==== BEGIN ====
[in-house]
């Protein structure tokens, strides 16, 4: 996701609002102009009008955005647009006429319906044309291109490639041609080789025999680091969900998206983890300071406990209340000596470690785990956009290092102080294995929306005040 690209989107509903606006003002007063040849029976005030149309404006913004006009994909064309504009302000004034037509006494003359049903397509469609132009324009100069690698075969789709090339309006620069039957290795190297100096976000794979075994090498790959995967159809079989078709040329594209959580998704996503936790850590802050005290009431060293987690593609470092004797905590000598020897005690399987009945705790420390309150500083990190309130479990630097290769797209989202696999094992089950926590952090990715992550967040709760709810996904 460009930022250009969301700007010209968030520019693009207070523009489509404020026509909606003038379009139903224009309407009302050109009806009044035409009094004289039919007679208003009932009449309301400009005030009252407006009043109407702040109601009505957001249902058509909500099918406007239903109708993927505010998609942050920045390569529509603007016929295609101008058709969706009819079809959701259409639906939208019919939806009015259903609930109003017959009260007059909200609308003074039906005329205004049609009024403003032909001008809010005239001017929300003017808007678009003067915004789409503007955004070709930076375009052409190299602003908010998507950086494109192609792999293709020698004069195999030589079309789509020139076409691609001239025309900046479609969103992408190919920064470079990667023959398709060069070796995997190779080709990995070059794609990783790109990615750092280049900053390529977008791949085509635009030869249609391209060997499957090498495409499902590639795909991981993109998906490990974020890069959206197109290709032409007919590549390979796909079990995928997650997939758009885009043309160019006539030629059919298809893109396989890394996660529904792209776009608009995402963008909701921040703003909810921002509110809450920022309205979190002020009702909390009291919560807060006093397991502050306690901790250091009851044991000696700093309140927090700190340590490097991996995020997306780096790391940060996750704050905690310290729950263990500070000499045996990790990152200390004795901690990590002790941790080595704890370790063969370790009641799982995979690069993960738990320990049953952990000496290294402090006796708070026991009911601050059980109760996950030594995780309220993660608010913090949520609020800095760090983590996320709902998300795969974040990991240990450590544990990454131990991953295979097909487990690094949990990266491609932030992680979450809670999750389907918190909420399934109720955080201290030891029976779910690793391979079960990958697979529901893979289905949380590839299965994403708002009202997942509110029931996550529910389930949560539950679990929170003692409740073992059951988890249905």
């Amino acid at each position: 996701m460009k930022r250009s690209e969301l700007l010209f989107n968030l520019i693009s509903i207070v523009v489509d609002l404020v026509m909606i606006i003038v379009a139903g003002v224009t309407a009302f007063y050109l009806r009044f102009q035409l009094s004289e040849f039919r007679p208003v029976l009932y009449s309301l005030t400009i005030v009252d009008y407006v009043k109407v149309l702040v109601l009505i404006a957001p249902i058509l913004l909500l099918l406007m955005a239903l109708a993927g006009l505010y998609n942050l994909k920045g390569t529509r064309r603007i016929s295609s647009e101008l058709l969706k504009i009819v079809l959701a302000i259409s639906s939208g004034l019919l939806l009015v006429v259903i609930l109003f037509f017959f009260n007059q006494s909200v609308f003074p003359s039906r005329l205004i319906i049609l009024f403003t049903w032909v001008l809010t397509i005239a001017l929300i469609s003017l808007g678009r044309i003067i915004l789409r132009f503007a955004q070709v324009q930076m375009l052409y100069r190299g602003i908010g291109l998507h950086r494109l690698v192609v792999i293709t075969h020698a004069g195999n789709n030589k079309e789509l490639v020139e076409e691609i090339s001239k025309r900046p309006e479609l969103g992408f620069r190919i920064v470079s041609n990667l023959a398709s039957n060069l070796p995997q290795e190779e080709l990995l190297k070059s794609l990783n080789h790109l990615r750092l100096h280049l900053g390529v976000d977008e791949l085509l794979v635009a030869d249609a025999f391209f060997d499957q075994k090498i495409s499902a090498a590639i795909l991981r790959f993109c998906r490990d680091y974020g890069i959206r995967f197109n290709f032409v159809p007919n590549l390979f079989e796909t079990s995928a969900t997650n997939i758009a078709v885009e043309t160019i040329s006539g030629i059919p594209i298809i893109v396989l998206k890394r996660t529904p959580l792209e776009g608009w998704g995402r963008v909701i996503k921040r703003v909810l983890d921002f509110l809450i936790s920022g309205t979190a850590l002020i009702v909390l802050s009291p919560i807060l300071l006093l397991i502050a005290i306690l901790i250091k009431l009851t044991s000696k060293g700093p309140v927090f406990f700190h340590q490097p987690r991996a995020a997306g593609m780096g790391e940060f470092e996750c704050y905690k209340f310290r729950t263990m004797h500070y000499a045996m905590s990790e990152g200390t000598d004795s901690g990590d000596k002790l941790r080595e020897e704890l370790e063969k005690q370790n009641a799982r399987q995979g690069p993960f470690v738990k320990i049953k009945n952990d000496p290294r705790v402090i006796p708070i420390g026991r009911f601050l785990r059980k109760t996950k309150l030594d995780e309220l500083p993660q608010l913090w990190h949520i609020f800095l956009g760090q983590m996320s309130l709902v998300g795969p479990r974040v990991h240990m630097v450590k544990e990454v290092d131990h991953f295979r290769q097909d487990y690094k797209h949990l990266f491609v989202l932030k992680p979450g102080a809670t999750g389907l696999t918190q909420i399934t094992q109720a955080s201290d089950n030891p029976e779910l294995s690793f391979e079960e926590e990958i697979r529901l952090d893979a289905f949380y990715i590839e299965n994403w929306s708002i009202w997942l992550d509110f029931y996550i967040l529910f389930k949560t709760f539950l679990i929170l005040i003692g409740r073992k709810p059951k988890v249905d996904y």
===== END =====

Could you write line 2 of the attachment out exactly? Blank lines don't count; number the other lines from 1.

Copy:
């Protein structure tokens, strides 16, 4: 996701609002102009009008955005647009006429319906044309291109490639041609080789025999680091969900998206983890300071406990209340000596470690785990956009290092102080294995929306005040 690209989107509903606006003002007063040849029976005030149309404006913004006009994909064309504009302000004034037509006494003359049903397509469609132009324009100069690698075969789709090339309006620069039957290795190297100096976000794979075994090498790959995967159809079989078709040329594209959580998704996503936790850590802050005290009431060293987690593609470092004797905590000598020897005690399987009945705790420390309150500083990190309130479990630097290769797209989202696999094992089950926590952090990715992550967040709760709810996904 460009930022250009969301700007010209968030520019693009207070523009489509404020026509909606003038379009139903224009309407009302050109009806009044035409009094004289039919007679208003009932009449309301400009005030009252407006009043109407702040109601009505957001249902058509909500099918406007239903109708993927505010998609942050920045390569529509603007016929295609101008058709969706009819079809959701259409639906939208019919939806009015259903609930109003017959009260007059909200609308003074039906005329205004049609009024403003032909001008809010005239001017929300003017808007678009003067915004789409503007955004070709930076375009052409190299602003908010998507950086494109192609792999293709020698004069195999030589079309789509020139076409691609001239025309900046479609969103992408190919920064470079990667023959398709060069070796995997190779080709990995070059794609990783790109990615750092280049900053390529977008791949085509635009030869249609391209060997499957090498495409499902590639795909991981993109998906490990974020890069959206197109290709032409007919590549390979796909079990995928997650997939758009885009043309160019006539030629059919298809893109396989890394996660529904792209776009608009995402963008909701921040703003909810921002509110809450920022309205979190002020009702909390009291919560807060006093397991502050306690901790250091009851044991000696700093309140927090700190340590490097991996995020997306780096790391940060996750704050905690310290729950263990500070000499045996990790990152200390004795901690990590002790941790080595704890370790063969370790009641799982995979690069993960738990320990049953952990000496290294402090006796708070026991009911601050059980109760996950030594995780309220993660608010913090949520609020800095760090983590996320709902998300795969974040990991240990450590544990990454131990991953295979097909487990690094949990990266491609932030992680979450809670999750389907918190909420399934109720955080201290030891029976779910690793391979079960990958697979529901893979289905949380590839299965994403708002009202997942509110029931996550529910389930949560539950679990929170003692409740073992059951988890249905």